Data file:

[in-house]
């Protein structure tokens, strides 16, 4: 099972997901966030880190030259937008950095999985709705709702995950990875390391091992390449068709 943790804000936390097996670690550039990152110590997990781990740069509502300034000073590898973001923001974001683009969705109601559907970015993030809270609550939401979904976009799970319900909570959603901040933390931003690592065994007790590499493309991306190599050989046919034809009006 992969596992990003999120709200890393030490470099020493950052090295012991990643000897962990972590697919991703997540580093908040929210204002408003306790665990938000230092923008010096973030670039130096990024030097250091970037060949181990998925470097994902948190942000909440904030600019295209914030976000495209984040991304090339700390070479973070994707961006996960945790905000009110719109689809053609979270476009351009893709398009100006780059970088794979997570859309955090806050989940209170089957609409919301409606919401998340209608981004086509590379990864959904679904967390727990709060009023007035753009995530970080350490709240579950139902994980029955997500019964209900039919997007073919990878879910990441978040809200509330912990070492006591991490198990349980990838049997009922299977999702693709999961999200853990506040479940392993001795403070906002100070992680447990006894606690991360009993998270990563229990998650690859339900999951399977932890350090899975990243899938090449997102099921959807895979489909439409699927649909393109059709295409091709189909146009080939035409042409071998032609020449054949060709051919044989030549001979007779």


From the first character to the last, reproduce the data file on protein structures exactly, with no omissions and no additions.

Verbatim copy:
[in-house]
């Protein structure tokens, strides 16, 4: 099972997901966030880190030259937008950095999985709705709702995950990875390391091992390449068709 943790804000936390097996670690550039990152110590997990781990740069509502300034000073590898973001923001974001683009969705109601559907970015993030809270609550939401979904976009799970319900909570959603901040933390931003690592065994007790590499493309991306190599050989046919034809009006 992969596992990003999120709200890393030490470099020493950052090295012991990643000897962990972590697919991703997540580093908040929210204002408003306790665990938000230092923008010096973030670039130096990024030097250091970037060949181990998925470097994902948190942000909440904030600019295209914030976000495209984040991304090339700390070479973070994707961006996960945790905000009110719109689809053609979270476009351009893709398009100006780059970088794979997570859309955090806050989940209170089957609409919301409606919401998340209608981004086509590379990864959904679904967390727990709060009023007035753009995530970080350490709240579950139902994980029955997500019964209900039919997007073919990878879910990441978040809200509330912990070492006591991490198990349980990838049997009922299977999702693709999961999200853990506040479940392993001795403070906002100070992680447990006894606690991360009993998270990563229990998650690859339900999951399977932890350090899975990243899938090449997102099921959807895979489909439409699927649909393109059709295409091709189909146009080939035409042409071998032609020449054949060709051919044989030549001979007779």